2. The Conjuring (2013)
Cracking open The Conjuring universe is akin to unleashing the filmic mythology of the Star Wars franchise: it’s a seemingly never-ending backlog of jumbled time jumps. What makes it all worth it is that original film captured the cinematic magic that each of us crave. Despite The Conjuring soon reaching its 10th anniversary, the film has not aged a day; if anything its immaculate tone and beyond-terrifying premise are still at the beating heart of modern horror cinema.
The Conjuring (2013) is the epitome of a mainstream fright fest. It has the heart-stopping jump scares, the graphic creature-like demons, and above all it makes for an incredibly fun watch even if we are watching through peaked fingers.
Wan entwines a fair amount of theatrical effects, with the film’s unlucky victims being flung across rooms multiple times, amping the threat level to its full capacity. Allowing the heavy dramatics room to breathe and not become a complete soap opera is Wan’s signature stylisation that utilises the film’s 1970s setting to display warm tonal palettes, and inserts of grainy footage that act like an homage to classic ghoulish horror.
Whilst The Conjuring may have its fair share of average reviews, it is the perfect popcorn movie that brings the fun back into the horror genre.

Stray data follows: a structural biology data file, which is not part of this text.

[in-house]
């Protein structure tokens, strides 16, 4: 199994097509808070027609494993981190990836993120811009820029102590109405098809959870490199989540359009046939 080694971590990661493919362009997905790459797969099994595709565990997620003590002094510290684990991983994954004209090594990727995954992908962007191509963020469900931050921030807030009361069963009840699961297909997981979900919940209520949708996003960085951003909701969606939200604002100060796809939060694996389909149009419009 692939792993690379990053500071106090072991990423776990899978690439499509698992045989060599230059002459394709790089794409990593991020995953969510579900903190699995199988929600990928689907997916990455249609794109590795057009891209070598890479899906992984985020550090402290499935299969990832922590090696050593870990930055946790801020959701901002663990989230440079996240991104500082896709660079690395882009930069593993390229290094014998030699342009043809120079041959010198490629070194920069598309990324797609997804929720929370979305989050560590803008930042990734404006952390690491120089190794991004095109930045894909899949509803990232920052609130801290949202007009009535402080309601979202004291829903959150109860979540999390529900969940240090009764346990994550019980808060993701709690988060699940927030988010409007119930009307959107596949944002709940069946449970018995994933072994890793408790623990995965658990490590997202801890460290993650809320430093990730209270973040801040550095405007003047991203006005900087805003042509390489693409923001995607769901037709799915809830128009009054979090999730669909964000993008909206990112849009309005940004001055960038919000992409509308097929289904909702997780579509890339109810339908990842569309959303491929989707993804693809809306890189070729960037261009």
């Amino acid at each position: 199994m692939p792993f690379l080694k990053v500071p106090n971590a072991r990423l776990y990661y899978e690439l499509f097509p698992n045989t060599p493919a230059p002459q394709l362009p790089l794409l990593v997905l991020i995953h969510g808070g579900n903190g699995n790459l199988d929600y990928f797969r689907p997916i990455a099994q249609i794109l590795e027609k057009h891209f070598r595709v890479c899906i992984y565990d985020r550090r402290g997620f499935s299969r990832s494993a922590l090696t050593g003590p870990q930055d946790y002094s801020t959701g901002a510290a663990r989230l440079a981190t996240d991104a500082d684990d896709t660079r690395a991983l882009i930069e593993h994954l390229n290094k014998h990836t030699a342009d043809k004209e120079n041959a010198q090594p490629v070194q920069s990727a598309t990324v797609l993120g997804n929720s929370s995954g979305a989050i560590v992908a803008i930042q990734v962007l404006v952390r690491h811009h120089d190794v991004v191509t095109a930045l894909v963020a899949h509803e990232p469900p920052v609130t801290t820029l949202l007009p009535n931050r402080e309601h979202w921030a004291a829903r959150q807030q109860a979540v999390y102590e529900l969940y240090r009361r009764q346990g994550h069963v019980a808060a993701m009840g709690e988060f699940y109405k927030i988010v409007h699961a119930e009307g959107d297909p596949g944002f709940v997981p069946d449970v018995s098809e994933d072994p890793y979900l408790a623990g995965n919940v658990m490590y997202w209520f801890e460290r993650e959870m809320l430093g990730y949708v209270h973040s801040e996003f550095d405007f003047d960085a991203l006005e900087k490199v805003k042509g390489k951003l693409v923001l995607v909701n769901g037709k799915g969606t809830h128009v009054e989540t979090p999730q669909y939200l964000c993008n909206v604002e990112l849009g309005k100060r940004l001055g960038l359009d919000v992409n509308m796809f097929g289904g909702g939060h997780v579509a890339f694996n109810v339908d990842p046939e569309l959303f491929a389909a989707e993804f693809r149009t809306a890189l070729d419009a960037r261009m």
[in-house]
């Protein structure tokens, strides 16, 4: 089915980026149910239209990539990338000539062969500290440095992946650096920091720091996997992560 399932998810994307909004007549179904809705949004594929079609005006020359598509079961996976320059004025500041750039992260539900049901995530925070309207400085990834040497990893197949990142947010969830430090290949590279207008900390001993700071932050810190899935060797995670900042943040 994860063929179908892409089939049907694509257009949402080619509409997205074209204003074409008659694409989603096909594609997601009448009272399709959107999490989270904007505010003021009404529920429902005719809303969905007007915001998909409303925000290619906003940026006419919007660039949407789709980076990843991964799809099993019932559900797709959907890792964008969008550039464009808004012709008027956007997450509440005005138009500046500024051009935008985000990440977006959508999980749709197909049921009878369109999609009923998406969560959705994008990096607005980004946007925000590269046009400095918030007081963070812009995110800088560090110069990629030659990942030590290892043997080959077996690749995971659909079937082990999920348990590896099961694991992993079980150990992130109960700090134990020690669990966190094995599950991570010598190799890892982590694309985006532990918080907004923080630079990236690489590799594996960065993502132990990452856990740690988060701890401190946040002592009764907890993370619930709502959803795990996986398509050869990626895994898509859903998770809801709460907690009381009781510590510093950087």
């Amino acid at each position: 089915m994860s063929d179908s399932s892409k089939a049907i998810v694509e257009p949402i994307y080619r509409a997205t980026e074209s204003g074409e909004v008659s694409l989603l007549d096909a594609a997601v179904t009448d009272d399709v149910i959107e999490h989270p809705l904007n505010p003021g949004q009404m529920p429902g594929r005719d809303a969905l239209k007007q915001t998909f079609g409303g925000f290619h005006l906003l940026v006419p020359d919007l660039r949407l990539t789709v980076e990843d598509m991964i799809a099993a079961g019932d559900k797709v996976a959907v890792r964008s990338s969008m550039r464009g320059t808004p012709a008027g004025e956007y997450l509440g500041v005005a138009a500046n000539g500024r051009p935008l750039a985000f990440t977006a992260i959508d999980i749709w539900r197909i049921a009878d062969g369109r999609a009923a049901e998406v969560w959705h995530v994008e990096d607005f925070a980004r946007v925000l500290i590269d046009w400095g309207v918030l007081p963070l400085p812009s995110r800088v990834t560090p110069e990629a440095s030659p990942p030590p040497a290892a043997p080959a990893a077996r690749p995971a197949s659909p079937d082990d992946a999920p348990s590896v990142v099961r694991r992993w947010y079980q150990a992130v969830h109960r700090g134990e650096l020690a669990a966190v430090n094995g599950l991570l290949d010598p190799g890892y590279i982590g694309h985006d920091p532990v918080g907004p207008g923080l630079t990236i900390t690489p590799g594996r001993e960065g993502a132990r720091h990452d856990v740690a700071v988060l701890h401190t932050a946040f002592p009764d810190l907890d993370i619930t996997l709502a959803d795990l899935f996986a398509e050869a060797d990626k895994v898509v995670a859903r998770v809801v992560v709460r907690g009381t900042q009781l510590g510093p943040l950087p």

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1. Saw (2004)
Many of us remember watching Saw for the first time; it was the latest buzz movie that spread like wildfire because of its disturbing and groundbreaking twists and turns. To this day, it is still James Wan’s best directorial entry.
Saw is home to one of horror’s most beloved antagonists, the Jigsaw Killer, whose true and sole identity always remains a puzzle within itself. Creating a villain whose popularity contends with the likes of Jason Voorhees and Freddy Krueger is a feat in its own right. However, amidst the countless entries into the franchise and subsequent countless Jigsaw reveals, what remains at the core of Saw’s success is the original film’s shocking displays of gratuitous violence that prey on societal fears of being trapped by unknown forces due to one’s own heinous actions. Saw was a play, a guise, a commentary on humanity’s natural stroke of evil.
Saw combines its moral coding with some seriously gnarly kill scenes and stunning visuals that seem to come straight out of a steampunk music video. The heavy lighting and blue-green tinges make Saw’s graphic displays of violence too captivating to look away from.
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Which of James Wan’s directorial entries most shocked and excited you? Do you prefer Wan in the horror or blockbuster realm? Let us know in the comments below, and be sure to follow @thefilmagazine on Facebook and Twitter for more insightful movie lists.